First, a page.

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Chuck Haga, Forum Communications Co., Published April 12 2012

Northwood man discovers memories in Depression-era photo

NORTHWOOD, N.D. - The boy in the wagon on a Michigan, N.D., sidewalk in 1940 was Charles Thompson. The prominent left ear helped to settle his identity.

Maybe you remember the picture and the unfinished story that went with it.

More than 70 years ago, toward the end of the Great Depression and just before America entered World War II, famed American photographer John Vachon traveled through North Dakota, looking for images of what the country and its people were like at that great transitional time.

On a sidewalk in a little Nelson County railroad town, he found a boy in a wagon. In Vachon’s photo, the boy is wearing his Sunday best clothes, including a tie and a jaunty cap. He sits in the wagon with his legs astraddle, his hands gripping the wagon handle as he would the reins of a horse. He appears to study a message scrawled in chalk on the sidewalk.

Joe Manning, a Massachusetts author and historian, had researched the stories behind many of Vachon’s Depression-era subjects, and he asked for help identifying this boy.

Solving the mystery

The Grand Forks Herald published the old black-and-white photo in December and asked readers, “Is the boy you? Or might he be your father, an uncle, an old friend?”

It took four months and several cross-country queries, but now Dean Thompson, 77, of Northwood, reports that the boy is his brother, Charles. It was, he says, the unanimous finding of a family gathered around the Thompsons’ kitchen table on Easter Sunday.

“My daughter recognized him by his ears,” Dean said. “He had good-sized ears.”

Charles was between 8 and 9 years old, two years older than Dean, when the photo was taken. He died three years ago in Michigan – the state, not the town of his birth – but his brother said it’s been a pleasant exercise, thinking and talking about Charles and remembering when they were young.

“We fought like cats and dogs, as brothers do,” he said. “But we played baseball a lot. We lived right next to a big slough, so we went rafting a lot, too, and we rode bikes.

“We always had a real close family. And it was a good place to grow up.”

Much of the credit for resolving the photograph mystery goes to Maria Vasichek, who lives in Michigan and contributes articles to The Nelson County Arena and the Lakota American. The newspapers republished the Herald story and Vachon’s photo.

Vasichek’s next step was to enlarge the original picture from the Library of Congress and mail copies with the Herald article to people in the right age group who still live in the area.

Stella Shirek of Lankin said the boy could be Lyle Gilbertson, living now in South Carolina.

“It was not him,” Vasichek said. “But Lyle was a big help as he lived on that street where the picture was taken.”

Lyle’s information led to a tip from a woman in Montana, who pointed to a man now in California.

“It wasn’t him,” Vasichek said. But he offered two other possibilities, another Californian and a man now in Florida.

“It wasn’t either of them,” she reported. “But they both said, ‘I think it’s Charles Thompson.’ ”

Vasichek consulted a number of sources, including the 1983 Michigan Centennial book, and learned that Charles had a brother, Dean, in Northwood. She sent him a copy of the photo.

Good memories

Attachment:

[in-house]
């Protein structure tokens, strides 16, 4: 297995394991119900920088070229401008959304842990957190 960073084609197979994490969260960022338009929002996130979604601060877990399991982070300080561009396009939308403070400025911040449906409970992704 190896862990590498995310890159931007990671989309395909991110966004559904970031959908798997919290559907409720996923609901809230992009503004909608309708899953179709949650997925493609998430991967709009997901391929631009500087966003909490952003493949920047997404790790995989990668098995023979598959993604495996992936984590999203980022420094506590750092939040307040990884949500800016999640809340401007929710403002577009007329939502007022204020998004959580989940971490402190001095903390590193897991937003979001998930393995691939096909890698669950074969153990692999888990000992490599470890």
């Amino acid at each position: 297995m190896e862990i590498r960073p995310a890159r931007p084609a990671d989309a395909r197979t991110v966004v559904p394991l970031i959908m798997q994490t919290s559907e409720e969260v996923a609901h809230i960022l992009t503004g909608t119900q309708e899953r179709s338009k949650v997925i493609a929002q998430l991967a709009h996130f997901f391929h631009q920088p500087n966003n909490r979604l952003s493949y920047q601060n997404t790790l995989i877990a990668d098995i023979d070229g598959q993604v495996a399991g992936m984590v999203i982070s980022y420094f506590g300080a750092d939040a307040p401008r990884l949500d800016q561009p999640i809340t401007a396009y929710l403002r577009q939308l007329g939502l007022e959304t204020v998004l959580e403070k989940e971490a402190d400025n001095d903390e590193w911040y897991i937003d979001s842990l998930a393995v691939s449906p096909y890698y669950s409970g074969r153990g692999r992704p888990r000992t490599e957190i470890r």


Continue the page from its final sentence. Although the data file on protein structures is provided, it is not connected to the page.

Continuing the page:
On Easter Sunday, Dean and his family studied the photo.

“I have a picture of him when he was in the service,” he said. “I held that up and looked at it, and you could see a lot of similarity there.”

The ears, for example.

“I’m just about 100 percent sure it’s him.”

He said he doesn’t remember Vachon’s 1940 visit or ever seeing the wagon photograph, but he remembers the street where it was taken.

“The two buildings were the Larsons’ house and the telephone office on the corner,” he said. “There was a church on the other corner, which was my mother’s church.

“The clothes threw me a little bit. Those years, there was not too much in the way of dress-up clothes, and if you had them you didn’t run around in your dress-up clothes, especially playing.”

Charles was tall, “fairly big for his age,” Dean said, and the size of the boy in the old photo fits.

Charles left town in about 1949 to join the Air Force. He came home for the occasional visit but eventually settled in Detroit, where an uncle helped him get work in the steel industry, including a stint as a union representative.

Dean left Michigan to serve in the Army, but he returned to the area after his discharge, working in McVille, N.D., and later in Northwood, where he has lived the past 11 years.

He is the last of his generation. Besides Charles, he had a twin brother, Dick, who died a year ago. Three older sisters “are all gone now, too,” he said.

“It was tough times back then, but it was the same for just about everybody. I don’t think we ever realized times were tough, especially kids. But it had to have been hard times for our parents. My twin and I were born in 1934, and I’m sure my dad was just tickled to death to have two more mouths to feed.”

There is no bitterness or resentment in his voice when he talks about his parents. And when he talks about his big brother, there is affection and pride.

“He had been poorly for some time, so when he died, we were sort of expecting it,” he said. “He must have been pretty well liked by his fellow workers, because a bunch of them did his job for him when he got sick so he could still get paid.”

He reached with a weathered hand for the enlarged copy of an image that is almost as old as he is, of a boy in a wagon on a sidewalk in small-town America.

“Sometimes I’d think about some thing we did when we were boys,” he said. “Those memories are good to have.”


Chuck Haga writes for the Grand Forks Herald.


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